French Teachers Draw from Personal Experiences to Make French Realistic

November 16, 2021 / Upper School/All News

Jackson Academy has two Francophones helping Upper School students discover the beauty of the French language and culture. Monsieur Zoubir Tabout and Madame Tanya Newkirk offer French 1-4 this year.

Tabout is a native speaker, originally from Ermont, France, about 11 miles from Paris. Newkirk began her formal study of French at age 14 when she traveled to France with her school for intensive language study. Both teachers are working to help students love French as they do with methods that connect students with the language and culture.

“I often tell students about my experiences learning French, especially during my times studying, living, teaching, and working in France over the course of my life, starting at age 14, when I first traveled and studied there for five weeks with fellow students from my high school,” said Newkirk. The students traveled extensively throughout Provence and the Côte d’Azur, and north through Dijon to Paris, with their French teacher and his wife, both French themselves. They took intensive language classes at the international boarding school in Sophia Antipolis, near Cannes, where they lived for the majority of the program.

Tabout draws teaching methods from his love of nature, cooking, and music to make French appealing to students. He enjoys the tradition in his culture where “everyone gathers in the kitchen, and they all cook together! Sharing stories, memories….it is a real moment of joy and happiness.”

Along with personal examples, Tabout employs music, song lyrics, games, a cooking class, and outdoor class sessions to help students focus on French lessons. “My goal is to have my students at ease while I’m teaching them a foreign language so they can absorb and enjoy the discovery of the beauty of French culture,” he said.

Junior Josh Watson, who is in Newkirk’s class, especially enjoys the final course of the week. “Our cultural study days, also called ‘French Fridays,’ are by far my favorite activities,” he said. “On these days, we study an aspect of French culture. In the past, we’ve watched the French National Soccer team, learned about French holidays, and played Pétanque, a recreational game famous in France.”

Both Josh, and his junior classmate Cole Powers, enjoy Pétanque. They also like the way French can be used in their lives. “I use French to understand references in literature,” Cole said. “For example, in the book Watership Down, Richard Adams used a quote by Napoleon.”

Newkirk believes having students speak as much French as possible in the classroom is crucial to developing “an ear” for the language. “We also know from neuroscience that one of the most effective ways to learn languages is to write the language by hand, which may seem old-fashioned these days,” she said. “But we know that the neural pathways from the eye to the brain to the hand and back are extremely important in the retention of information in the new language.”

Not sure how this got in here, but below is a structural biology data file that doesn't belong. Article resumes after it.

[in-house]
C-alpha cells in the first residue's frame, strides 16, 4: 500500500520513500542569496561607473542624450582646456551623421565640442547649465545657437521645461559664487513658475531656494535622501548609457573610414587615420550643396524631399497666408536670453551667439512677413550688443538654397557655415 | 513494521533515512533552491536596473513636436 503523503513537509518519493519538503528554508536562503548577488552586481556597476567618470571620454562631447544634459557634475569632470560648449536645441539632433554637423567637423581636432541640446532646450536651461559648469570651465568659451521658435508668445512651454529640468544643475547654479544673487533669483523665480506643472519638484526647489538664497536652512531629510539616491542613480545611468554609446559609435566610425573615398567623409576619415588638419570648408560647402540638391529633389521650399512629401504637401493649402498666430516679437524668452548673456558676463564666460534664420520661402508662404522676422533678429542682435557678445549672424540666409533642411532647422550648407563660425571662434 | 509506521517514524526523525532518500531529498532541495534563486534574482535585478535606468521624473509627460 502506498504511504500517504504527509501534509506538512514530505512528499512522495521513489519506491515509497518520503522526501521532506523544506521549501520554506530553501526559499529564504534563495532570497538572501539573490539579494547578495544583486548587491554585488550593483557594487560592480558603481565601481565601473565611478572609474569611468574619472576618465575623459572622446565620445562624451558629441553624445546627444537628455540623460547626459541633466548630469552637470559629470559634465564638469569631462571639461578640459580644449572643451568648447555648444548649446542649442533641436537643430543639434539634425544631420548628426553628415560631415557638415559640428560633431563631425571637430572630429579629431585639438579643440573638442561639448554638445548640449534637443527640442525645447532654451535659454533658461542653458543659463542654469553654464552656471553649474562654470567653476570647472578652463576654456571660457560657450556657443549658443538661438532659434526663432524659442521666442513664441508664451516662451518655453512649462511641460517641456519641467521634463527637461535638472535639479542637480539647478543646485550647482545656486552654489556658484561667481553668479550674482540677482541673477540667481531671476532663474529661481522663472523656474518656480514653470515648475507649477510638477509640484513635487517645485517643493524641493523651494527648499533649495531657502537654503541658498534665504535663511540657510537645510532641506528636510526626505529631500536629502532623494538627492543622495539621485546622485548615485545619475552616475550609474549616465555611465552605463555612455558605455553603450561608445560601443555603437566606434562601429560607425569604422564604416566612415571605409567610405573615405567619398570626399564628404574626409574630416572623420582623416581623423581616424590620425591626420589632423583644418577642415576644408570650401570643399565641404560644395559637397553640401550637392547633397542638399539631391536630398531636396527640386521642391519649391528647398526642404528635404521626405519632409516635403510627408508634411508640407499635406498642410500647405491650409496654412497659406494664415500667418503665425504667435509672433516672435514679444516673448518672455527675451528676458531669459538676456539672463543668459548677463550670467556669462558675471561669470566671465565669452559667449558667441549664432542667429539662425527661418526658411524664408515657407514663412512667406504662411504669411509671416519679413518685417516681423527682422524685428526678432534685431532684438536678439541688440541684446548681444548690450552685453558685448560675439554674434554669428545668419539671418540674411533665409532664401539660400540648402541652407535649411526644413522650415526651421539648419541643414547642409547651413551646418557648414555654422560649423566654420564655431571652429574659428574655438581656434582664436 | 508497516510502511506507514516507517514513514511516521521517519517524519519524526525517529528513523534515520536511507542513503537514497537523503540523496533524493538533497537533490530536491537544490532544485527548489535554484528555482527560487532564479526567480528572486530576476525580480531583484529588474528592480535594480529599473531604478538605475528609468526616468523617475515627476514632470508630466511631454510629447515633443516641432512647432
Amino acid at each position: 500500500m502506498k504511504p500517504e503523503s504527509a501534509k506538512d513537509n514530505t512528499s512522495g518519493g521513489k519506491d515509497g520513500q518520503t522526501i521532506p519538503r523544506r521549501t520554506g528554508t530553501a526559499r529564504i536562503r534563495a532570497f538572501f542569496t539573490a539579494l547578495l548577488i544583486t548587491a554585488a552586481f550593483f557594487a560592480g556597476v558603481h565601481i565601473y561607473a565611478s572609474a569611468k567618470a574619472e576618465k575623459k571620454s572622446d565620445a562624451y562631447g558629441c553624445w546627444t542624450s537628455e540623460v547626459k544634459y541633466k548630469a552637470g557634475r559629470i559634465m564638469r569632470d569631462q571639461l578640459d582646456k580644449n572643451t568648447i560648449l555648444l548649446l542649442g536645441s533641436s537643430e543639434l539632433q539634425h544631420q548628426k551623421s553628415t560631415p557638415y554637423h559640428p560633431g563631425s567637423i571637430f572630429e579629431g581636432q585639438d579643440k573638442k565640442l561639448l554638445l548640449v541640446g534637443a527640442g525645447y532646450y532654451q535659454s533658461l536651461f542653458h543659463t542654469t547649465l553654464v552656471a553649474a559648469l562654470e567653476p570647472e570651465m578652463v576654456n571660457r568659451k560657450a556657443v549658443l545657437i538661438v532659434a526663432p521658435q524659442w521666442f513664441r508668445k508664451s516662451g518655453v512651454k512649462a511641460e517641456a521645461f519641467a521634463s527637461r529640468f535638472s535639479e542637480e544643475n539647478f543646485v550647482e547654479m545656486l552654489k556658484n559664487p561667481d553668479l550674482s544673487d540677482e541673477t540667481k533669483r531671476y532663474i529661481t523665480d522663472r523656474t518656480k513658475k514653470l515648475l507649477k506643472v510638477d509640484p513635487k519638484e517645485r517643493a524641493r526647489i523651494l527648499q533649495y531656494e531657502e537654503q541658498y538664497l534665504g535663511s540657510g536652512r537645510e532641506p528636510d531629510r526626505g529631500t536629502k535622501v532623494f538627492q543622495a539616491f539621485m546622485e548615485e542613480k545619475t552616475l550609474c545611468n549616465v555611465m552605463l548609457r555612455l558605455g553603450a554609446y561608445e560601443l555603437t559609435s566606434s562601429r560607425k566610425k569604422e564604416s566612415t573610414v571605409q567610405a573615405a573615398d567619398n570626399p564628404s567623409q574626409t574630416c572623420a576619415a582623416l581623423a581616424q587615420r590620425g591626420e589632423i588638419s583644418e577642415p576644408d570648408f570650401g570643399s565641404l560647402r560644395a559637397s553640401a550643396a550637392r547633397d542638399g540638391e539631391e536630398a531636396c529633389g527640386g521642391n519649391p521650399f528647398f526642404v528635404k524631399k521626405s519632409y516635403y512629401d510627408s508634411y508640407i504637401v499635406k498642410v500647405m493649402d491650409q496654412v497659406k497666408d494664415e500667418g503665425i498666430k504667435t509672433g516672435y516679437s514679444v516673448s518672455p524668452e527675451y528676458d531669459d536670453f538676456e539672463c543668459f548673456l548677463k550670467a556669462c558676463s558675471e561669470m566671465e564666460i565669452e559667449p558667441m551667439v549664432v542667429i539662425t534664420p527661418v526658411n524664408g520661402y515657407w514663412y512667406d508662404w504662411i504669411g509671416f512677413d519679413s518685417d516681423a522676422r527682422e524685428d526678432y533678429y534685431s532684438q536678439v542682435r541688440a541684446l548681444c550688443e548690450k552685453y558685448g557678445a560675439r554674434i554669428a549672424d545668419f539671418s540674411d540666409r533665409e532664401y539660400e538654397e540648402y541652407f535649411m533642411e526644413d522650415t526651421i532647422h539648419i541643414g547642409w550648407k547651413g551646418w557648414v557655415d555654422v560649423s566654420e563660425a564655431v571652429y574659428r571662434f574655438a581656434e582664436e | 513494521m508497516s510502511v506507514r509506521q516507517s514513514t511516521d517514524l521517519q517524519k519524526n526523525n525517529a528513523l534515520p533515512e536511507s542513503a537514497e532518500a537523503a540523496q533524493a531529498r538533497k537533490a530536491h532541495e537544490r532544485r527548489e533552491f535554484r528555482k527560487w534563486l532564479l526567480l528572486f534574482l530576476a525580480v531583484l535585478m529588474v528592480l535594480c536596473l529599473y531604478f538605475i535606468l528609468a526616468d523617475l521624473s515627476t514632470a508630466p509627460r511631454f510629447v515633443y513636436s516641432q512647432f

Although Josh has not interacted with many French speakers in Mississippi, he has encountered the French language more often than expected. “One example is music,” he said. “Some of the most beautiful classical music was written in French. I’m actually learning a piece right now in French. I also anticipate using French in the future. I am looking at college abroad in France and Canada, and understanding and speaking French would be extremely beneficial.”

Both teachers enjoy piquing students’ curiosity about another culture, style of life, and language. They believe familiarity with a language and culture opens students’ horizons and will be beneficial in their college years and travel. 

“It is vital for students of art, art history, government, international relations, philosophy, anthropology/archaeology, and literature, just to name a few topics,” Newkirk said. “The study of French also helps tremendously with English (grammar and writing, in addition to the study of literature). The huge number of cognates helps students expand their own vocabulary in English. Studying a foreign language has been proven to help students do better in all subjects, putting them in a strong position to learn a variety of new subjects once they enter college. And of course, having a working knowledge of French is ideal for anyone who wants to travel the world!”

“I hope one day I will be able to organize a French trip for my students,” Tabout said.